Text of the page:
The European Community’s air pollutant emission inventory report released by the European Environment Agency finds that in 2007, sulphur oxides (SOx) emissions were down by 72 % from 1990 levels. The downward emission trend of three main pollutants which cause ground-level ozone continued in 2007: carbon monoxide (CO) fell by 57%, non-methane volatile organic compounds (NMVOCs) were down by 47% and nitrogen oxides (NOx) have dropped 36%. EU-27 emissions of all four pollutants were lower in 2007 than in 2006.
Emissions of fine particulate matter (PM2.5), a seriously health-damaging pollutant, have decreased by 2% compared to the previous year and by about 12% since the year 2000. However, reporting of PM emissions from Member States is less complete than for the other main pollutants.
In 2007 the top polluting sources in the EU-27 were fuel combustion in households, passenger cars, heavy duty vehicles, and in power plants.
Other findings of the report include:
The road transport sector remains a major source of air pollution in the EU-27. Heavy duty vehicles are the single most important source of NOx, while passenger cars are among the top 6 polluting sources for CO, NOx, PM2.5 and NMVOC.
The residential sector is an important source of several pollutants. Energy use by households (the burning of wood, gas, coal etc) is the most important source of PM2.5 and NMVOC, the second most important source of CO and is a significant source of both SOx and NOx.
Power plants producing heat and electricity have reduced emissions significantly since 1990 by improving abatement equipment, switching to cleaner fuels and through improved energy efficiency. However the sector remains a large source of air pollution, responsible for around 60% of all EU-27 SOx emissions and 20% of total NOx emissions.
Agricultural activities in the EU-27 cause more than 90% of the EU-27’s ammonia (NH3) emissions. Ammonia is a particularly important pollutant with respect to Europe’s environment, responsible for eutrophication and acidification of ecosystems.
The largest Member States are generally responsible for the most air pollution. France, Germany, Italy, Poland, Spain and the United Kingdom contributed the most to EU-27 emissions in 2007.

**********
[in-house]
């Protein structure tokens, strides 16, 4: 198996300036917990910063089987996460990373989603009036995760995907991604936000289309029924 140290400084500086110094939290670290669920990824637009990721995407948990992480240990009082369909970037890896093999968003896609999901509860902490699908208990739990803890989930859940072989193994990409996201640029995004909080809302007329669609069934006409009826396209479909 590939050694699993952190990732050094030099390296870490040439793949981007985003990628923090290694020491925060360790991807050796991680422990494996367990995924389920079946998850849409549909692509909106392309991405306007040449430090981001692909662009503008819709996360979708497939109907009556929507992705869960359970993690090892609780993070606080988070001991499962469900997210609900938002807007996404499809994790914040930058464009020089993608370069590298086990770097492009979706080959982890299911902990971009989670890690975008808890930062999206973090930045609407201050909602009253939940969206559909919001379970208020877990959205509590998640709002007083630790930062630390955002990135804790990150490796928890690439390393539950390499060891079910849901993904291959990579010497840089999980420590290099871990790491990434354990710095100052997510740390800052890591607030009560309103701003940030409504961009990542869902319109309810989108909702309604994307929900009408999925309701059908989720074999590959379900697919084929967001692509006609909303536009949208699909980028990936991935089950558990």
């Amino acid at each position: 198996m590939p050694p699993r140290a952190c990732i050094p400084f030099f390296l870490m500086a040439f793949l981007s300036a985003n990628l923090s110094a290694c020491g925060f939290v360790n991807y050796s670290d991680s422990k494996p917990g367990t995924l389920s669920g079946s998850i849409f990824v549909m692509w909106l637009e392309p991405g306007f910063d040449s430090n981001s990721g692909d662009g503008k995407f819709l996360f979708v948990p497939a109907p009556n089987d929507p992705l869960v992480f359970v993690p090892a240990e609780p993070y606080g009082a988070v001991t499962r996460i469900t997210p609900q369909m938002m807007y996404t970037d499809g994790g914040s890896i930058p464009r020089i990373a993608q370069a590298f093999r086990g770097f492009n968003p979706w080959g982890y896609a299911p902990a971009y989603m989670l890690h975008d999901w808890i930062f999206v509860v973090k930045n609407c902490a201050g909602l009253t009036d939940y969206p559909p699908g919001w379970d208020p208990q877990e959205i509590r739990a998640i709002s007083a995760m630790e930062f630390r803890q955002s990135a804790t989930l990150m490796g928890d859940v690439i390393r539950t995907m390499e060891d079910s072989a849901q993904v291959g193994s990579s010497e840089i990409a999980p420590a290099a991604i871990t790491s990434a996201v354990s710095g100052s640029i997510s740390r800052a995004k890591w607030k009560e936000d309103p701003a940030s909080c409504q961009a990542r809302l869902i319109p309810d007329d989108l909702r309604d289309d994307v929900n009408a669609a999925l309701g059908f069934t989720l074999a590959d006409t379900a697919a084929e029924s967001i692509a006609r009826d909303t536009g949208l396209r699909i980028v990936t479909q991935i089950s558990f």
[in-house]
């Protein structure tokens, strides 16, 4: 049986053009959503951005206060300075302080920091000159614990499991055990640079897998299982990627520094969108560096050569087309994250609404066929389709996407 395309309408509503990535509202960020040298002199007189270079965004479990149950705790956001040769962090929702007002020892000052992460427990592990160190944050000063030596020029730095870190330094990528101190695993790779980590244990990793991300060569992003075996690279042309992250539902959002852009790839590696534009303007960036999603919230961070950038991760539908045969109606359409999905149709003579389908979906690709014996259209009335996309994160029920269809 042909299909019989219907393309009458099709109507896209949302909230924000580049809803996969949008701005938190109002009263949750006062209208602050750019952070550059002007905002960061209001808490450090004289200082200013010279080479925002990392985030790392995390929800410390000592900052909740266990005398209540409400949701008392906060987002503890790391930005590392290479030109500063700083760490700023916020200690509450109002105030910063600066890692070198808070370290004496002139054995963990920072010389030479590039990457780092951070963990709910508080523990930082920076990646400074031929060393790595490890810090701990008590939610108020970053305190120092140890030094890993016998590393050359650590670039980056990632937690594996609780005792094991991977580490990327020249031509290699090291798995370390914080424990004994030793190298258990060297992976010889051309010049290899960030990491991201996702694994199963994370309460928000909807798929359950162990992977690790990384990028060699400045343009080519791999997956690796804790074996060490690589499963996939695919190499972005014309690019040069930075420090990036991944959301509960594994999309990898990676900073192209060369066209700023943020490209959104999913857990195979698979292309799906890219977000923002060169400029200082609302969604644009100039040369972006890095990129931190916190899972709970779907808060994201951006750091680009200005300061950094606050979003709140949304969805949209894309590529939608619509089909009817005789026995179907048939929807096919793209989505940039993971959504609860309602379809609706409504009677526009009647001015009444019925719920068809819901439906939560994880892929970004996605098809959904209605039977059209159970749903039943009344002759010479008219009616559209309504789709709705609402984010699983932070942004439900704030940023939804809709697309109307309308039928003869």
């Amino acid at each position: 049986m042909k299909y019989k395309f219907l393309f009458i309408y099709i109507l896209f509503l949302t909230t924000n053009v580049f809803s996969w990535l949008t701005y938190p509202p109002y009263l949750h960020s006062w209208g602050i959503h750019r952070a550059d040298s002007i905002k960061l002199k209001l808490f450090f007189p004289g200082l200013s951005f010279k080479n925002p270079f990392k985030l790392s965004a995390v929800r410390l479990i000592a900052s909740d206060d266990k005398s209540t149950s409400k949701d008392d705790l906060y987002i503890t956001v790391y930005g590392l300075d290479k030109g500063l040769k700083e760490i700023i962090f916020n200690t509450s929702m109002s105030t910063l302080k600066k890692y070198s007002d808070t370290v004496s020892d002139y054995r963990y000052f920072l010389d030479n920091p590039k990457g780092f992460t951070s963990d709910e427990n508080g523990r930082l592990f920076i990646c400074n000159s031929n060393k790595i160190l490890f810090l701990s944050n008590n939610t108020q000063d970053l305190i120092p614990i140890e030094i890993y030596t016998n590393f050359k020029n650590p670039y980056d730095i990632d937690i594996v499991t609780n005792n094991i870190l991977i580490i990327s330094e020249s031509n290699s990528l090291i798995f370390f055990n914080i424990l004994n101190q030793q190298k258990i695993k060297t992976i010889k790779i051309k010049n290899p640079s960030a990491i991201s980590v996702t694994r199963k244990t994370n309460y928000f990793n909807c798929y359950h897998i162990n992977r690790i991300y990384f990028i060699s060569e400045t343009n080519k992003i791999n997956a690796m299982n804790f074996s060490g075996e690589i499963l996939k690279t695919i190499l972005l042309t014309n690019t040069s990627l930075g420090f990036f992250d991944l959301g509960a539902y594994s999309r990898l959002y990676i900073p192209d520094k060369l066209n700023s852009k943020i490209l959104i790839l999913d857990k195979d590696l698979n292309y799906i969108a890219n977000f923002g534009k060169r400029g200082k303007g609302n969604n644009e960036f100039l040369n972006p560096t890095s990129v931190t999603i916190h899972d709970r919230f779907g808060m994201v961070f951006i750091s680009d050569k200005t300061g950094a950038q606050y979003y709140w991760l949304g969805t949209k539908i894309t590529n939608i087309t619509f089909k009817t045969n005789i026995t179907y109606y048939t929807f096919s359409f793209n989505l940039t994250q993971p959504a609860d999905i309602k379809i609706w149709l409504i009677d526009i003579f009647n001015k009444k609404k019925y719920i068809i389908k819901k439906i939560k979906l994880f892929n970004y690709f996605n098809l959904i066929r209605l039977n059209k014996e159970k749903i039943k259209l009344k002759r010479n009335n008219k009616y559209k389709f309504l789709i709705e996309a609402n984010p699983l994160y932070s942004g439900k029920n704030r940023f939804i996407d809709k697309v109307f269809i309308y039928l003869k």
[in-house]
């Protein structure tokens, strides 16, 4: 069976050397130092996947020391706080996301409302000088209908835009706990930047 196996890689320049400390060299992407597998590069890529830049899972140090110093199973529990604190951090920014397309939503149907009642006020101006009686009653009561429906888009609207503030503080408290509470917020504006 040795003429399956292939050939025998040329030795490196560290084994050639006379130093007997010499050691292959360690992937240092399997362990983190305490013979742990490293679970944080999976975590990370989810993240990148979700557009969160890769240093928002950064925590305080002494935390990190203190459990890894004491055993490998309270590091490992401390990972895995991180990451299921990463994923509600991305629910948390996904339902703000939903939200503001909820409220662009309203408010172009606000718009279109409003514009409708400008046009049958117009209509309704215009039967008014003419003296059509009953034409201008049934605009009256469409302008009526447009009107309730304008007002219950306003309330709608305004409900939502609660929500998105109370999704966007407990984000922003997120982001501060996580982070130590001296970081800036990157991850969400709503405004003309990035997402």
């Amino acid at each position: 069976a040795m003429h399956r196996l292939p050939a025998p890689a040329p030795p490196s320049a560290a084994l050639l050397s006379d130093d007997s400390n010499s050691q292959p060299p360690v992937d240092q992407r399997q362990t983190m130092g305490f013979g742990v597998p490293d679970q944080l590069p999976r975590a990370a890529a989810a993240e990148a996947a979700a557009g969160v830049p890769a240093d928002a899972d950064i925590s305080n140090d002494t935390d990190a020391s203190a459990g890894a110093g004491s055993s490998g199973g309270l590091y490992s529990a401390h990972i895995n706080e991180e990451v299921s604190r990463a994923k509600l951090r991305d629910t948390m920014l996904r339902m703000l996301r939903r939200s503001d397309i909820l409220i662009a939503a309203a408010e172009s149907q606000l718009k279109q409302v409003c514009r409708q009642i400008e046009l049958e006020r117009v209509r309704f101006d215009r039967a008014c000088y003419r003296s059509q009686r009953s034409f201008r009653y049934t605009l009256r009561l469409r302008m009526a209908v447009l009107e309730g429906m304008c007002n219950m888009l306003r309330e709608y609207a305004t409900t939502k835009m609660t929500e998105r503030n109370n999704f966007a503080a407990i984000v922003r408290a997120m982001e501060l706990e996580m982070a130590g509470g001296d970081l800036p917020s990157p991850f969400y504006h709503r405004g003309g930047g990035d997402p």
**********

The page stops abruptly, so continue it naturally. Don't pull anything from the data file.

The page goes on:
The European Environment Agency publishes the data from the report in the air pollutant emissions data viewer, a web-based interface that simplifies access and analysis of the data. The data viewer can show emission trends for the main sectors and allows comparison of emissions between different countries and activities. In addition, the data viewer can produce graphics and key emission estimates.
LRTAP. Since 1979, the Convention on Long-range Transboundary Air Pollution has addressed some of the major environmental problems of the member countries of the United Nations’ Economic Commission for Europe. The Convention has 51 Parties and aims to limit and, as far as possible, gradually reduce and prevent air pollution including long-range transboundary air pollution.
Each year, the European Environment Agency assists the European Commission by preparing the European Community’s inventory report which is reported to the UNECE Long-range Transboundary Air Pollution Convention (LRTAP).
Under the LRTAP Convention, Parties (including the European Community) are requested to report emissions data for a number of important air pollutants, including sulphur oxides (SOx), nitrogen oxides (NOx), non-methane volatile organic compounds (NMVOCs), ammonia (NH3), carbon monoxide (CO), primary particulate matter (PM), heavy metals (HMs) and persistent organic pollutants (POPs).
The EU-27 comprises Austria, Belgium, Bulgaria, Cyprus, Czech Republic, Denmark, Estonia, Finland, France, Germany, Greece, Hungary, Ireland, Italy, Latvia, Lithuania, Luxemburg, Malta, the Netherlands, Poland, Portugal, Romania, Slovakia, Slovenia, Spain, Sweden and the United Kingdom.